Renault has been active in South America since the 1950s, when it began assembling cars in Argentina. But the company has moved the region to the front burner of its corporate investment priorities.
In Argentina, the Santa Isabel factory in Cordoba makes the old R-19 and original Clio, and last year started to produce Megane hatchbacks and sedans. All four models are produced on the same assembly line. Kangoo production, on a separate line, is just starting.
The Cordoba plant produced 95,000 vehicles a year, but capacity has been increased to 120,000. Renault has a 20-percent market share in Argentina on sales of some 74,000 cars and light trucks.
In neighboring Brazil, Renault will produce 120,000 Megane Scenic minivans and Clio IIs a year at a new, $1 billion plant in Curitiba. One-third of Curitiba's output will be exported throughout Latin America.
Local content will start at 70 percent, rising to 80 percent by 2001. One investment decision was to contract out stamping to Thera, a joint venture formed by Gonvarri and Rhea, which also works for Fiat.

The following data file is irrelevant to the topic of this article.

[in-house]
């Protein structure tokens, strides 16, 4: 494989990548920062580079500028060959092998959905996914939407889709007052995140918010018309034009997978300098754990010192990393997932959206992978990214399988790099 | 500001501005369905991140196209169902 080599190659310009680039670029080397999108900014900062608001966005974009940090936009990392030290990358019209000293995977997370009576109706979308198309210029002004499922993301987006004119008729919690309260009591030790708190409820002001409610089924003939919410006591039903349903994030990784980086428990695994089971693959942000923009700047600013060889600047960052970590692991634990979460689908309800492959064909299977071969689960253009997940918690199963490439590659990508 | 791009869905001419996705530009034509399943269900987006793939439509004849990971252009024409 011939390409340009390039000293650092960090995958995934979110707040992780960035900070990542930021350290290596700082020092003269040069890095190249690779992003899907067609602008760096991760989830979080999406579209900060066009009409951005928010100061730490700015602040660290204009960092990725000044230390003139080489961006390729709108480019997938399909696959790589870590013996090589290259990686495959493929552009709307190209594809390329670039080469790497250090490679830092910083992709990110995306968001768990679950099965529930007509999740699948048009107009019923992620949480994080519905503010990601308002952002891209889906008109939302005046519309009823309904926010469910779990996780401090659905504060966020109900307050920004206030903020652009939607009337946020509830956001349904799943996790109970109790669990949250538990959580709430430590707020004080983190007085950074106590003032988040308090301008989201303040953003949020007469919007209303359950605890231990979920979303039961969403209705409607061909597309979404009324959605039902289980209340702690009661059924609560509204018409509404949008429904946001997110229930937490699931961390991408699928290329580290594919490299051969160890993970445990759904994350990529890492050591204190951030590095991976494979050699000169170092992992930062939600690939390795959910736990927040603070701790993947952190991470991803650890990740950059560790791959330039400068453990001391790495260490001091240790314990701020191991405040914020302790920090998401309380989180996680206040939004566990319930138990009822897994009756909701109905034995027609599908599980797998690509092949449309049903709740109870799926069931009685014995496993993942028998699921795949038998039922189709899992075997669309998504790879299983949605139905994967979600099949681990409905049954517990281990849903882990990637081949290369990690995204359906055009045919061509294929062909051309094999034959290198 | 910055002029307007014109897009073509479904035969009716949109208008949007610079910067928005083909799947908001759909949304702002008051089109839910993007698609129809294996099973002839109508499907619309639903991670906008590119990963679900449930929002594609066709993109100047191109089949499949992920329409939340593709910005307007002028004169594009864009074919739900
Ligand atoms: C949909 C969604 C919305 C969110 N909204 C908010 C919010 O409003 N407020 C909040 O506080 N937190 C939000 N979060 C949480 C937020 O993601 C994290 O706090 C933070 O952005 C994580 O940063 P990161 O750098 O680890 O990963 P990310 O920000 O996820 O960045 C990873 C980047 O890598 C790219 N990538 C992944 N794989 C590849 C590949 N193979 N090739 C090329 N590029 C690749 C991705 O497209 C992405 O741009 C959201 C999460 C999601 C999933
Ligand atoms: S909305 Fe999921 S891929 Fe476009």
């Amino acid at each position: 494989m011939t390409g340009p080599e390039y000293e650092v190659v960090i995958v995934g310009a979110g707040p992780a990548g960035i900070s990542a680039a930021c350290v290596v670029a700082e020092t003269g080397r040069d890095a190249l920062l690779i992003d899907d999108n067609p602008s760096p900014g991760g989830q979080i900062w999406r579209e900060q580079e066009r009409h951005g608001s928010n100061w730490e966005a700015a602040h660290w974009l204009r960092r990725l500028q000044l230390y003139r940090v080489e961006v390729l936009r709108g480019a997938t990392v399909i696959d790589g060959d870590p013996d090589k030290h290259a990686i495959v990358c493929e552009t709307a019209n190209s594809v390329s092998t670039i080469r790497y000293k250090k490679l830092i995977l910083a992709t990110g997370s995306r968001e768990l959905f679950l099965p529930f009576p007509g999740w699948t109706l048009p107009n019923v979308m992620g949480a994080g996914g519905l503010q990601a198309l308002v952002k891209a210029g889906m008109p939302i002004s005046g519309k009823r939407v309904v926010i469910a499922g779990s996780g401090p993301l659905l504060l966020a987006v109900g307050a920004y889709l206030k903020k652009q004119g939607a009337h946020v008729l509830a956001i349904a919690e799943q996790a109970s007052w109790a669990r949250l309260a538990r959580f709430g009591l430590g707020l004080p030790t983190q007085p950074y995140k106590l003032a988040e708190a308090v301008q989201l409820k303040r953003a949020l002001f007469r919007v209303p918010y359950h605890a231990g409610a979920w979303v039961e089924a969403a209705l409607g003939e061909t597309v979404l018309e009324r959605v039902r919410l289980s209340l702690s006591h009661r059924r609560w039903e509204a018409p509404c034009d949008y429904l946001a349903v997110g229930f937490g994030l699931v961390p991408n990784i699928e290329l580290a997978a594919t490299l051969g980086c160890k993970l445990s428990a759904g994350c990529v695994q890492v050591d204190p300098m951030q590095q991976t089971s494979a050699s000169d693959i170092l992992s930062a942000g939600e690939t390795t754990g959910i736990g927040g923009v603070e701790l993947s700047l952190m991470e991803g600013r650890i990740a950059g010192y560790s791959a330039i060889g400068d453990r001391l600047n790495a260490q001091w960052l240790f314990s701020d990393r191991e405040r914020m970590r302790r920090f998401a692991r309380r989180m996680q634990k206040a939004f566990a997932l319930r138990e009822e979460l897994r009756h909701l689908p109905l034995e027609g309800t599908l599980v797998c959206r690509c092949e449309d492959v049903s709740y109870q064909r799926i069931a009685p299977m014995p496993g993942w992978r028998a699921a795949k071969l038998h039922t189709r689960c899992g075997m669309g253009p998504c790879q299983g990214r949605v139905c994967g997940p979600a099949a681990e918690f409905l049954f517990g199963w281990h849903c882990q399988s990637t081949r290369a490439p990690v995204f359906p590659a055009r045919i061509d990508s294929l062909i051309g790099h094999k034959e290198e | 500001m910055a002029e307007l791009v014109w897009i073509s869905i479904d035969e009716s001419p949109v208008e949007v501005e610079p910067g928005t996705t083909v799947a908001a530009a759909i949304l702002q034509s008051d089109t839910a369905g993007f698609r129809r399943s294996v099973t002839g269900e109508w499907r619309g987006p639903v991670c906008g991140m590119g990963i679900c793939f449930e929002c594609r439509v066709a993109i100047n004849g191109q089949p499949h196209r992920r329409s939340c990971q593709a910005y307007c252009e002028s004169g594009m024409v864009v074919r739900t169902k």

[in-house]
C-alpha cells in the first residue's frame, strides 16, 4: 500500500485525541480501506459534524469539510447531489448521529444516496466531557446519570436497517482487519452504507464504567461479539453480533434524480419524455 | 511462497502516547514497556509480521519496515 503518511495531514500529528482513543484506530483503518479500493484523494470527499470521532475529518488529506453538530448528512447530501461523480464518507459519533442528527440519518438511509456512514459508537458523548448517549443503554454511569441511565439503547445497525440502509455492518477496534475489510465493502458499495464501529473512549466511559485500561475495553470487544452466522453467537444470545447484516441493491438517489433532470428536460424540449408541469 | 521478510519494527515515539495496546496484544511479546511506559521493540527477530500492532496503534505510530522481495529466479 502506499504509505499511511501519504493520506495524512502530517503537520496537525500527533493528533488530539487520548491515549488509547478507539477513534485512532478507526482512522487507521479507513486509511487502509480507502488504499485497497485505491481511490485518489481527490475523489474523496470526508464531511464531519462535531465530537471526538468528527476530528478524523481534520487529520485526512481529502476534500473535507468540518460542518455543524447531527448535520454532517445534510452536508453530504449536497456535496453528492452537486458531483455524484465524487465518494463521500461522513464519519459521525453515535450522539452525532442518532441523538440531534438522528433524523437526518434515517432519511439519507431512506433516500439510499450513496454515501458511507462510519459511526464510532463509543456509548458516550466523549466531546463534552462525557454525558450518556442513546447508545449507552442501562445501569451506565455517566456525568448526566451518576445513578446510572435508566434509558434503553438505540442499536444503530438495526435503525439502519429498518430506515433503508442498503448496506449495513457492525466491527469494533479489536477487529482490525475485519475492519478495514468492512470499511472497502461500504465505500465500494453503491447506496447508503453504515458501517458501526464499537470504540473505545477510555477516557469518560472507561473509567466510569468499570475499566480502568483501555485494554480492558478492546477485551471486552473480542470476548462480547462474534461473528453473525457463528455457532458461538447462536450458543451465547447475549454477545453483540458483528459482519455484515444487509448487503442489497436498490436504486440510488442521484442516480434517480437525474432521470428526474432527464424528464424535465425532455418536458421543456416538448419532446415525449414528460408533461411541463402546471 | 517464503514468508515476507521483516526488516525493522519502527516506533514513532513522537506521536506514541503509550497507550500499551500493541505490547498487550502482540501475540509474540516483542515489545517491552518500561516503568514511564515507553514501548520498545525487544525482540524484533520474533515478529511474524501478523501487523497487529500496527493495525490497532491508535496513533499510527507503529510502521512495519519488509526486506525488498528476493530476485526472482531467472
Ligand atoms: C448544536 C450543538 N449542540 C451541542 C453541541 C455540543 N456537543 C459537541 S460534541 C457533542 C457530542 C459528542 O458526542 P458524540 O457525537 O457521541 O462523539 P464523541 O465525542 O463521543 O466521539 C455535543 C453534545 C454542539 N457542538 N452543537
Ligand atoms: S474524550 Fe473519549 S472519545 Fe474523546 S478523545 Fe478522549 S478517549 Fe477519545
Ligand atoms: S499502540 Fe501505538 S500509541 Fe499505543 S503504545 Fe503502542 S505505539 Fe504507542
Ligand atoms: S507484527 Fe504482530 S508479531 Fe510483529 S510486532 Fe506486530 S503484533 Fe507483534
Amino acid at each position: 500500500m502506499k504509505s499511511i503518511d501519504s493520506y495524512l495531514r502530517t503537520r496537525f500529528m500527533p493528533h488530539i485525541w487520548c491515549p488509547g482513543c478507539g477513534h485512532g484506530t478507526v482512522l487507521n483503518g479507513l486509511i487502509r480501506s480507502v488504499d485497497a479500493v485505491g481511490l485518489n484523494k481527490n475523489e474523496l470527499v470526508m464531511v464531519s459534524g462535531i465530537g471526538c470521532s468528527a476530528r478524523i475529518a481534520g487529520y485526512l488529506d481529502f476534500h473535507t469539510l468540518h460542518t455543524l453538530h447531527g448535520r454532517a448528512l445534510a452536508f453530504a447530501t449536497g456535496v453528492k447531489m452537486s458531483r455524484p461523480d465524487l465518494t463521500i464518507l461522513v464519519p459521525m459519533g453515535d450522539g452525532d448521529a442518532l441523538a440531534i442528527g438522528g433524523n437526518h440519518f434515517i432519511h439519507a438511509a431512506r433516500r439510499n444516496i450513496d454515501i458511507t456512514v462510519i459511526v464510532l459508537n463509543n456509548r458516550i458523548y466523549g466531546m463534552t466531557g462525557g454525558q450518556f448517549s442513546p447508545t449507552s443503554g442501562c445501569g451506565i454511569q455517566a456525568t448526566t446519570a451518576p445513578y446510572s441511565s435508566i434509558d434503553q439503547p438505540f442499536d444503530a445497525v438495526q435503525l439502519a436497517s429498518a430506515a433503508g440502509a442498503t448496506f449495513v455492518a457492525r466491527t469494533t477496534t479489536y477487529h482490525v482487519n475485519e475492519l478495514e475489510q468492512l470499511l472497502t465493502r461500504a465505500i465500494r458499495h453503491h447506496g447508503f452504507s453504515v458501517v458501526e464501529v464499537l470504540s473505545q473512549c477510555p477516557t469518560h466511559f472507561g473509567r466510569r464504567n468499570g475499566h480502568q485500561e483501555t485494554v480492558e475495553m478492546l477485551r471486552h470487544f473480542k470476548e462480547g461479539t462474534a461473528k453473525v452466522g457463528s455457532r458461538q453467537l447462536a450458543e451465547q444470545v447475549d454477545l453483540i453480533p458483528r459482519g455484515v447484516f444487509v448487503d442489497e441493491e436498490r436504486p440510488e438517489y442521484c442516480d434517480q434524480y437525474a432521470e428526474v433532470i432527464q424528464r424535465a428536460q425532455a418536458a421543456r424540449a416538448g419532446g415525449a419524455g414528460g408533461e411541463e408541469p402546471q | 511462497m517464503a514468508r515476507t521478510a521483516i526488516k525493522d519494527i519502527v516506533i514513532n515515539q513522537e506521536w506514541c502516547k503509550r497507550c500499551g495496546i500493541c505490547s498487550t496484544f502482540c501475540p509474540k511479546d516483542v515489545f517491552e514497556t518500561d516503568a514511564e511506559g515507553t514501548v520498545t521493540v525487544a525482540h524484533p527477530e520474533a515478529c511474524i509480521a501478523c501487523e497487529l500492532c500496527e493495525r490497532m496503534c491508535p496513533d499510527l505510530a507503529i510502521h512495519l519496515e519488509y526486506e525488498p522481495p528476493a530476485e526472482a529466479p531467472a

Another $100 million is being invested at Curitiba to add an engine plant with a capacity of 6,000 units a week in 2000. This would cover 80 percent of Renault's regional engine requirements.
In Uruguay, Nordex Corp. assembles the Express van from complete knockdown kits at its Santa Rosa plant in Montevideo, and will start assembling the Twingo 2 in April 1999.
In Chile, Cormecanica supplies all transmissions for Renault in Latin America. The company, a Renault subsidiary, will double output between now and 2001 to 206,000 units a year.